A couple of weeks ago TrueAchievements published #MyDecadeOnXbox, a nice infographic for each user detailing the highlights of their achievements over the last ten years. This prompted a massive surge in registrations for the site as people scrambled to get their own infographic from TA. And honestly, who doesn’t love an infographic? In this post I (once again) take a quick walk down memory lane and pull out some personal highlights from my own summary.
Without further ado, here is MyDecadeOnXbox as provided by the lovely folks at TA:
I’m really surprised by this! 2019 was a pretty light year in terms of achievements overall. This was due to a combination of playing loads of Destiny 2 (I’ve almost completed all achievements there) and not finding a massive amount of time to progress in other games. Not to mention the fact that most of my backlog are sprawling open world titles taking a large time investment to complete. I set myself a gamerscore goal on TA and as December rolled around I was well short. The spike in December is really due to two things: TA’s annual Twelve Days of Christmas challenge, and Gears POP!
2015 as my overall best year in terms of achievements isn’t a huge surprise. It’s the year my daughter was born, and she always woke early (4 or 5am), at which I would head through to the living room and she would fall asleep on me again and I’d more often than not spend a couple of hours on the Xbox with her napping. I remember I basically blasted through Assassin’s Creed IV: Black Flag at this point. I think I also powered through Wolfenstein: The New Order just before she was born, in a blind panic that I’d have no gaming time after she arrived!
No real surprises there, as the new console generation arrived in 2013 along with some crazy changes to achievement rules. Some games started to ship with hundreds of achievements with thousands of gamerscore, rather than the usual 1000G previously enforced on Xbox 360.
As a footnote, I really miss Windows Phone! I still maintain it is the best mobile OS I have ever used. Having built in Xbox Live with achievements in games was a definite bonus, and this is something that more games need to take advantage of, now that Xbox Live support is available across Android and iOS. Gears POP! on Android is a fun game and gave me a timely gamerscore boost in December 2019.
Looking at the completions summary, there are some interesting observations there.
I don’t massively remember Microsoft Mahjong. MS went through a phase of releasing some quite nice puzzle games on Windows Phone with cross-save on the full version of Windows. I think this 8 minute completion was the Windows 8 version of the game, which had a challenging total of three achievements for a bumper 25G! I’m guessing Microsoft just forgot to keep updating it?!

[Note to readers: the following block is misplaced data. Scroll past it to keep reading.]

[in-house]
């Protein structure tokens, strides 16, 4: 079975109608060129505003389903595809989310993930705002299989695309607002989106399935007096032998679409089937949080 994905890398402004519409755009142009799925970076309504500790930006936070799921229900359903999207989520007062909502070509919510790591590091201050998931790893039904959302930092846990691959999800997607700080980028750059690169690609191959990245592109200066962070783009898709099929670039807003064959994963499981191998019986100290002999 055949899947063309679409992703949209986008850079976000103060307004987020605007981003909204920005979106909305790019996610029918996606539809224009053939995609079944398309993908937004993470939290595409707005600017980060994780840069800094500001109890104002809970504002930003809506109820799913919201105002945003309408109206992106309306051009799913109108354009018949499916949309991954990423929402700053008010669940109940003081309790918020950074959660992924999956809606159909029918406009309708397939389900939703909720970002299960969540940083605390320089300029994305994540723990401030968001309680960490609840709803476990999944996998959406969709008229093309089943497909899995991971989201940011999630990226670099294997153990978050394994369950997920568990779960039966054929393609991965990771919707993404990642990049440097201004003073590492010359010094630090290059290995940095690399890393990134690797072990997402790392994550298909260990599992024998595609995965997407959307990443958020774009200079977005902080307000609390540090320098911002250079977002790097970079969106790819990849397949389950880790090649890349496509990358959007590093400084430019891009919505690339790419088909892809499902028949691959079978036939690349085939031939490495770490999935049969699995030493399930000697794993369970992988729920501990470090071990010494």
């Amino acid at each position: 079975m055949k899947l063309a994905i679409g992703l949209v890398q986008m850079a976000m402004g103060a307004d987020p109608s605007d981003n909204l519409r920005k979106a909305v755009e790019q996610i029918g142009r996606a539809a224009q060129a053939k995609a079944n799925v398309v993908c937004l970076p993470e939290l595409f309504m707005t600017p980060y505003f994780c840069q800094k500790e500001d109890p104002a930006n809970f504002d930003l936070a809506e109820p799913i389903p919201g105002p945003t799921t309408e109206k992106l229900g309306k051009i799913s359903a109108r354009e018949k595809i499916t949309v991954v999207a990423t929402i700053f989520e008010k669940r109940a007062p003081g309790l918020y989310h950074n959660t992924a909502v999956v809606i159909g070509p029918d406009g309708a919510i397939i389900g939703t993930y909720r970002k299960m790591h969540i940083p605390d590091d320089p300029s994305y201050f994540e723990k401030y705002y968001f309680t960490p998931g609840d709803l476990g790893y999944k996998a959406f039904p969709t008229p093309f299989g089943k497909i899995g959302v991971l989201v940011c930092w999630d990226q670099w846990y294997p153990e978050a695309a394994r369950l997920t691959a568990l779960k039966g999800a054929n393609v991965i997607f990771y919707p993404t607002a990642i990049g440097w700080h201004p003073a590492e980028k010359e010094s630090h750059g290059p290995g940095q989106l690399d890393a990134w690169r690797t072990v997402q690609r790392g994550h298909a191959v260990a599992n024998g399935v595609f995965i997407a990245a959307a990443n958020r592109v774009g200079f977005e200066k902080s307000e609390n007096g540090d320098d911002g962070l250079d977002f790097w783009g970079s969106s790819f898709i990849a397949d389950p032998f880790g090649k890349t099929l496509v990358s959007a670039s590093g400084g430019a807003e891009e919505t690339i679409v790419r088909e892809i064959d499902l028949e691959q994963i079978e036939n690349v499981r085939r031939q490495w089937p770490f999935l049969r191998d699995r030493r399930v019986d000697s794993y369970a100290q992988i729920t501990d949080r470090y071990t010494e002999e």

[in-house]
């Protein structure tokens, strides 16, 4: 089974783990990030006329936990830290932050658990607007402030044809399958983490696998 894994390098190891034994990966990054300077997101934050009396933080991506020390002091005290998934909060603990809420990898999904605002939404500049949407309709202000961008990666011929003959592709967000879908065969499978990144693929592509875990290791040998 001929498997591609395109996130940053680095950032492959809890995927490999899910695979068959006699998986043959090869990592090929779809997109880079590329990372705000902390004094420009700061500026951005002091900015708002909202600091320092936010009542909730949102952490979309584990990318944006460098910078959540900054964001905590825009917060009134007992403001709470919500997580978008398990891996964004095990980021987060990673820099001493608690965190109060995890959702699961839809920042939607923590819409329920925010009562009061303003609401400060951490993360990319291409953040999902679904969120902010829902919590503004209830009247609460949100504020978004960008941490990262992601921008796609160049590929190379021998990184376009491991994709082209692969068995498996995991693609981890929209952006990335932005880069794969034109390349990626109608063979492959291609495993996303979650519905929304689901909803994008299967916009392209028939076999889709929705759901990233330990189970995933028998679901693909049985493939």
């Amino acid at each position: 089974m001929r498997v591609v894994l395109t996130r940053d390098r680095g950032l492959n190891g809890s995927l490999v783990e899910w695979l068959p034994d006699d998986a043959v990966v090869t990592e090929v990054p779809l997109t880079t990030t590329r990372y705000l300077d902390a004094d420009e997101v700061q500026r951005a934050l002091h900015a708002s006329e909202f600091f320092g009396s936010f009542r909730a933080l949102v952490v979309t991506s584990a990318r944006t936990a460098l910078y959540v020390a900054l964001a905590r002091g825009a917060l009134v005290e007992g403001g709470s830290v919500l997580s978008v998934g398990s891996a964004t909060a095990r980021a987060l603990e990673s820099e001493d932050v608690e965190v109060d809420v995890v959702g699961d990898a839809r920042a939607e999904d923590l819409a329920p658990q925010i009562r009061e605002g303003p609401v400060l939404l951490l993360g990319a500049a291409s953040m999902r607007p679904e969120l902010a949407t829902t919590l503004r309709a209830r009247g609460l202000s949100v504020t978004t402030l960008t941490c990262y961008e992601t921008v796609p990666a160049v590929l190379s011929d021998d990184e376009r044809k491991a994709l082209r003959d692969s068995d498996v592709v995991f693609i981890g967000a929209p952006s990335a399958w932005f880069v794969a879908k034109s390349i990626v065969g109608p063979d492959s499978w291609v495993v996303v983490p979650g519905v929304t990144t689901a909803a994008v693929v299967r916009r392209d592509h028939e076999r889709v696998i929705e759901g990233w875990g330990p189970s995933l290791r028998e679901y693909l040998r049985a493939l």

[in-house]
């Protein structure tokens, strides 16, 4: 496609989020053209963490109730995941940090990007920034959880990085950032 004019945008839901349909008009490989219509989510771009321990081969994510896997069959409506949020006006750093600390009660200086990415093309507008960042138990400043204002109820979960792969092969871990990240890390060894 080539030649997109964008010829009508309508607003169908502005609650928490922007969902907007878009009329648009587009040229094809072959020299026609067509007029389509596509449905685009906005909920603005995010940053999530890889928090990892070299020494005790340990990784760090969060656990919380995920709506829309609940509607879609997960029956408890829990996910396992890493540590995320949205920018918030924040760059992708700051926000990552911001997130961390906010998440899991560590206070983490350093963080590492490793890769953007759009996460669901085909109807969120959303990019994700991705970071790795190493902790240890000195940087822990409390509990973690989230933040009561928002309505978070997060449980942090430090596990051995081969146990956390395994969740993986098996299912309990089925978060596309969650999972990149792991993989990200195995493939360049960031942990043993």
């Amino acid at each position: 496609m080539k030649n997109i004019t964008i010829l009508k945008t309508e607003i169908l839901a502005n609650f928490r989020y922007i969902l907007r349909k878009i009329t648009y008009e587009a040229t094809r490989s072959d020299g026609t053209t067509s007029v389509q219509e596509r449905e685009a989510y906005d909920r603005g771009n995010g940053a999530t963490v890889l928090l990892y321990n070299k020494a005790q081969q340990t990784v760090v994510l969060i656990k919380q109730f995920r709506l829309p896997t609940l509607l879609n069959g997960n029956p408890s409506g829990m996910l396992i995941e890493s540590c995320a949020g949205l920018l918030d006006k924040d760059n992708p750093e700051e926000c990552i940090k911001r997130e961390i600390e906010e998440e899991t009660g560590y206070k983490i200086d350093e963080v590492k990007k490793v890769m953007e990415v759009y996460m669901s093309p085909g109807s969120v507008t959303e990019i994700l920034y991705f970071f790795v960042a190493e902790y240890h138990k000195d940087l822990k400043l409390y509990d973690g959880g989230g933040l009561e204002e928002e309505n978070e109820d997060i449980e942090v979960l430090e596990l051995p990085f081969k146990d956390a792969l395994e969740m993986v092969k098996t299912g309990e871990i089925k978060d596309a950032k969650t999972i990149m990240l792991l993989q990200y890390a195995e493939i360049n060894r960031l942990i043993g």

FIFA 07 was a grind. It was a pretty terrible game, falling at that awkward point between generations. I’m not entirely sure why, but EA took the approach of making the next-gen (Xbox 360 at the time) version completely stripped down, with only a handful of teams and modes. The gameplay wasn’t great, and the worst achievement involved a ninety match winning streak. I was pretty determined though, so I came back to it eventually and wound it up. Then I celebrated by deleting it and selling the disc on eBay.
Ahh, Halo 3: ODST. One of my favourite Halo games, maybe my favourite overall. Moody, compelling, and introduced the awesome Firefight mode. I blasted through the campaign when it released back in 2009, but it was Firefight and the Vidmaster challenges that kept this one running long into the next decade. I picked the game back up in 2014 and joined a load of sessions on TA to complete these. Glad I did. ODST was great fun, and I’ve recently started Halo: Master Chief Collection on Xbox Game Pass, so I’m looking forward to tackling ODST again.
UFC Personal Trainer, huh? Anybody remember Kinect? When Kinect first arrived on the scene following the runaway success of the Nintendo Wii, it seemed ideal for fitness trainers. Basically just like a fitness DVD but interactive, with feedback on how well you were doing. Unfortunately at the time I didn’t have the most space in my flat, meaning it never worked as well as I would have liked. Plus the detection was pretty bonkers. Sometimes it would just completely lose a limb, or miss entire sets of workouts. Still though, it was a pretty decent workout when it was working. Some of the trainers were complete and utter w**kers though (I wouldn’t tell them that to their faces).